The manly and womanly are opposites of the same kind as light and dark. Yang is regarded as manly and yin as womanly, in the Chinese tradition. In the symbol, yang is the white field hovering over the black yin, like Heaven rises above Earth.

       Anyone choosing the former will elevate himself over others, thereby losing compassion for them. It's impossible to lift everyone else to an elevated position, but if you choose the lowest seat, then others will fall effortlessly into your lap.

       Usually, Lao Tzu compares this yielding to the motherly, but here he lets us know that it also brings out the child in us.

       When you let go of your ambitions, the world becomes fresh before your eyes. You see it for what it is, instead of what you want from it. That's the eye of the child.



The Virtuous Past

The virtue mentioned several times in this chapter is Te, part of the book's title. This virtue being eternal refers to its ancient tradition. It could not be eternal without stretching into the past as well as into the future.

       In the time of Lao Tzu, the ancient past was regarded with much more reverence than the present and the future. So, that side of eternity was valued higher. Virtue of recent origin would be regarded as preposterous.

       Antiquity, not only in China, valued its history tremendously, but saw little reason to ponder the future at any length. We tend to do the opposite, because we believe the future to be one of continued improvement – at least its potential.

       If you make the right choices by following the ancient virtue, you become like a child, simple as uncarved wood, and thereby boundless. You lose the limits of preconception, the prejudice brought on by wants and ambitions.

       It's a state of mind, which is brought on by virtuous choices – not for the sake of reaching it, but because of these choices being the virtuous ones. That's why virtue fills you, never falters, and never deserts you. True virtue needs neither reason nor rewards. It's just the way it should be, which is according to the Way.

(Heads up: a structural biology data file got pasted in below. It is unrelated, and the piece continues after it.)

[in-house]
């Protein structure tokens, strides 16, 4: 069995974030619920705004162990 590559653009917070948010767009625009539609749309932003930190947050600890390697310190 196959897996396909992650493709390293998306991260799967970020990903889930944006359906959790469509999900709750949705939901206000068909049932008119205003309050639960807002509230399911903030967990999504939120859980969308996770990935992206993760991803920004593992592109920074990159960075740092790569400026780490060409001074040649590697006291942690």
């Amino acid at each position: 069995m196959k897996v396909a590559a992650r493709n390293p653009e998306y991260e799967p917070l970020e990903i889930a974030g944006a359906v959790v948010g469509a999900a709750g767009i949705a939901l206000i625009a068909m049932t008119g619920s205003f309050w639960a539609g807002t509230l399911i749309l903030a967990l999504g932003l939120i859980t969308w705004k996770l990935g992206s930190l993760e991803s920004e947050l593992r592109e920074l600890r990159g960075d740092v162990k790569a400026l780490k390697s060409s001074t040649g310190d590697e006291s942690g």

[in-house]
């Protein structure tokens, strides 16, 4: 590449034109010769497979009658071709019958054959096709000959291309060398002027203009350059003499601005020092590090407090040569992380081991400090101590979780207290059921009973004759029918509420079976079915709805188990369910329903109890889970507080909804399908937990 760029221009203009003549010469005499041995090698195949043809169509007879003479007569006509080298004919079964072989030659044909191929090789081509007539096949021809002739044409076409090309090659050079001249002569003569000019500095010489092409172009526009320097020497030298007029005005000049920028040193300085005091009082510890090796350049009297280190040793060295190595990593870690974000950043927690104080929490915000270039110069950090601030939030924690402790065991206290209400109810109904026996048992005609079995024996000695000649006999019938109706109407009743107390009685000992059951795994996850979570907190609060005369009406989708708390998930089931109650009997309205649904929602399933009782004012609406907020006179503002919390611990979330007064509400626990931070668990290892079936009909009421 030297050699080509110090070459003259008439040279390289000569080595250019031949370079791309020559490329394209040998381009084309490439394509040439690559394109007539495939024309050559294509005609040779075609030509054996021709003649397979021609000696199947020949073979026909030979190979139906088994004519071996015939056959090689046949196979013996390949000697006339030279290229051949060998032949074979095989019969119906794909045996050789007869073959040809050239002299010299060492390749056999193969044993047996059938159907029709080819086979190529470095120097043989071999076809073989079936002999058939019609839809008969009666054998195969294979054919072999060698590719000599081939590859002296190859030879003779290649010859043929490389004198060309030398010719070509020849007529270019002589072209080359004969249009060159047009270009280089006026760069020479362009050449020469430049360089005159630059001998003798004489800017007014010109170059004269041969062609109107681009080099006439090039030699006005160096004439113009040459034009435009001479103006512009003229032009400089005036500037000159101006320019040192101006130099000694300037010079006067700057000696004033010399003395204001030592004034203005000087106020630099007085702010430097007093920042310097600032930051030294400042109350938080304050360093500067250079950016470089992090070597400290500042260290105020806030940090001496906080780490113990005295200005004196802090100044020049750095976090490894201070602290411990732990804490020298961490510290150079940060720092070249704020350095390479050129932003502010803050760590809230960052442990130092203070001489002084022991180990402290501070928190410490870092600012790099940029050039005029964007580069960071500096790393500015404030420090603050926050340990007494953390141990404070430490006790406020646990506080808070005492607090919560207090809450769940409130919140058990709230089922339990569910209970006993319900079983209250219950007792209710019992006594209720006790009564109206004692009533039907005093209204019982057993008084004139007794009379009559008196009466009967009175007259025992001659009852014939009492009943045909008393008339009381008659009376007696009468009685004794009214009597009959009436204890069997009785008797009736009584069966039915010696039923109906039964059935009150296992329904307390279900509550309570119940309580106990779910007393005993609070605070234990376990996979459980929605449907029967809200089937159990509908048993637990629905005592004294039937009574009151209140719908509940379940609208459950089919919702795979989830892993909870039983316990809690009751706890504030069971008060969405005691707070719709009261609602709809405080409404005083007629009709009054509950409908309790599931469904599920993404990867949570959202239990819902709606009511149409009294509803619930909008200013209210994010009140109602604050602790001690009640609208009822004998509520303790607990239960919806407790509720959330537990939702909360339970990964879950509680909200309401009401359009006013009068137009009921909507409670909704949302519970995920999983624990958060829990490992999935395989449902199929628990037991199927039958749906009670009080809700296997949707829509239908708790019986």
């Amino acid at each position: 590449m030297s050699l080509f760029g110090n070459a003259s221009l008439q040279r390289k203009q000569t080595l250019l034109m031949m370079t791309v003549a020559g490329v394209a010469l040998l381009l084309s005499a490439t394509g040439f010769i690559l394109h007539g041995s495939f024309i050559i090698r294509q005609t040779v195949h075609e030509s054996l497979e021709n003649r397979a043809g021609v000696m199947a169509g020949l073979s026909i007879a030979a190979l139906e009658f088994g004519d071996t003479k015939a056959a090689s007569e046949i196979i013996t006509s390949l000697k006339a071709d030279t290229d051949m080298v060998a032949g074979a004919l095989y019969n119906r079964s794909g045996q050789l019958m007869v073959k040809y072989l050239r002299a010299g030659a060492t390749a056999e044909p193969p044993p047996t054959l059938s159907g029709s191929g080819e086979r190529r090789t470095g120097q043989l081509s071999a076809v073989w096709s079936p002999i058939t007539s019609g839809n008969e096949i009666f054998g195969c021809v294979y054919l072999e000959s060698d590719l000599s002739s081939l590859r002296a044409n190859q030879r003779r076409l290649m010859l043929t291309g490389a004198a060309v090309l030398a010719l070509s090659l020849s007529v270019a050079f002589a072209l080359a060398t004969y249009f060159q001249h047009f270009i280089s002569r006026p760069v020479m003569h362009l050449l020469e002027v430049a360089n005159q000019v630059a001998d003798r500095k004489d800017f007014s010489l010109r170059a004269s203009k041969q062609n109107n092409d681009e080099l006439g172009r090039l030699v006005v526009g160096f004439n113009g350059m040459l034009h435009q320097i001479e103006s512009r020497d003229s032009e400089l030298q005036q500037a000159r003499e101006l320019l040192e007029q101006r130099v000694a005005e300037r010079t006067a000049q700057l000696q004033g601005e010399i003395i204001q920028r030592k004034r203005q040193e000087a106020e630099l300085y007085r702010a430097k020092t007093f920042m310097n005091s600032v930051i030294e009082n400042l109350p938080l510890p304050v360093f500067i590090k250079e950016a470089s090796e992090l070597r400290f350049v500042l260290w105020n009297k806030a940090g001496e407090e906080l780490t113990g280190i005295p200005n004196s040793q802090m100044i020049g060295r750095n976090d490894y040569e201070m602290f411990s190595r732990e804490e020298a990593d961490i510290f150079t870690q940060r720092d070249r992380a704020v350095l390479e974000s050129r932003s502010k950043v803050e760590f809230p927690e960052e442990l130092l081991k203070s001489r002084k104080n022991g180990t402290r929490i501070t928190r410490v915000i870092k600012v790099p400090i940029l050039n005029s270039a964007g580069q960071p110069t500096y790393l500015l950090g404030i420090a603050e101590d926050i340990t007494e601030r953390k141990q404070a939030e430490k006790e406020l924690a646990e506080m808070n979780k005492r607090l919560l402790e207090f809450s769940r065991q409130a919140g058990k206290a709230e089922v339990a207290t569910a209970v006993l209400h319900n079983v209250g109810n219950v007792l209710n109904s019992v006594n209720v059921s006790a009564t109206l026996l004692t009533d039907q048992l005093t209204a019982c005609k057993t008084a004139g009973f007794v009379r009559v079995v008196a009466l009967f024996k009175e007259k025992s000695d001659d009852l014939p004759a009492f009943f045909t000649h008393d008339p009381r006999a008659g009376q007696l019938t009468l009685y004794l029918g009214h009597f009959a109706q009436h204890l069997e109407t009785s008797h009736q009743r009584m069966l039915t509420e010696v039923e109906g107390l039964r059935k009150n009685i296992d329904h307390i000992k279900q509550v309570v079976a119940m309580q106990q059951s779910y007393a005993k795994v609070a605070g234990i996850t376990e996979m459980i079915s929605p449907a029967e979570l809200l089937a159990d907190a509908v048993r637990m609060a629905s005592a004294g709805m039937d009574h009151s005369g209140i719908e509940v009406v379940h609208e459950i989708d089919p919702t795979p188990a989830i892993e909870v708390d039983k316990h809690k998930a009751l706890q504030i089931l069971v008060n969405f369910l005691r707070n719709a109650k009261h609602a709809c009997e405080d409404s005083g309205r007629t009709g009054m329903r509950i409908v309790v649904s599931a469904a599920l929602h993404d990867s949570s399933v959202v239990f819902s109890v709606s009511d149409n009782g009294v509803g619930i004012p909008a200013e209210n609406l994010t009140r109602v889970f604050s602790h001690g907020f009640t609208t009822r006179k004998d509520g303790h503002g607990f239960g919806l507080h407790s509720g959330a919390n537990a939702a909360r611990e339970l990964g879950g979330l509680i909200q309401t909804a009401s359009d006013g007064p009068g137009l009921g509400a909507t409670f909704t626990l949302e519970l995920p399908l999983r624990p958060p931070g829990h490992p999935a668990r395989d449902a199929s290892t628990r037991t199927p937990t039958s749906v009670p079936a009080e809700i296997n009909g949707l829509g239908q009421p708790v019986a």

Put to Use

Lao Tzu ends the chapter with what seems to be some play with words. The sage is like uncarved wood, which is put to use when split. But when the sage is put to use, he takes command. Some serve and some lead. It's natural for the sage to lead, even when he is reluctant to do so.

       He will lead even when others expect him to serve. He points the Way. How else to use him?

       The sage knows to remain in the state of uncarved wood, utter simplicity, in whatever grand tasks he gets involved. He is not split, either by distraction or ambition, but remains with what we call the whole picture.

       That's how the world should be treated. It's a whole that must not be split into this and that. All things are connected to the whole, and malfunction when separated from it.

       This is something we are right now starting to understand about the world we live in. We give this knowledge a fancy new name, ecology, but it's been known for ages.

© Stefan Stenudd.

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Tao Te Ching Explained


Preface


Introduction


Literature


The 81 Chapters of Tao Te Ching by Lao Tzu
translated and explained by Stefan Stenudd.
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Tao Te Ching Explained


James Legge's Tao Te Ching


Aleister Crowley's Tao Te Ching


The 1st Chapter of Tao Te Ching in 76 Versions


Lao Tzu - Legendary Author of Tao Te Ching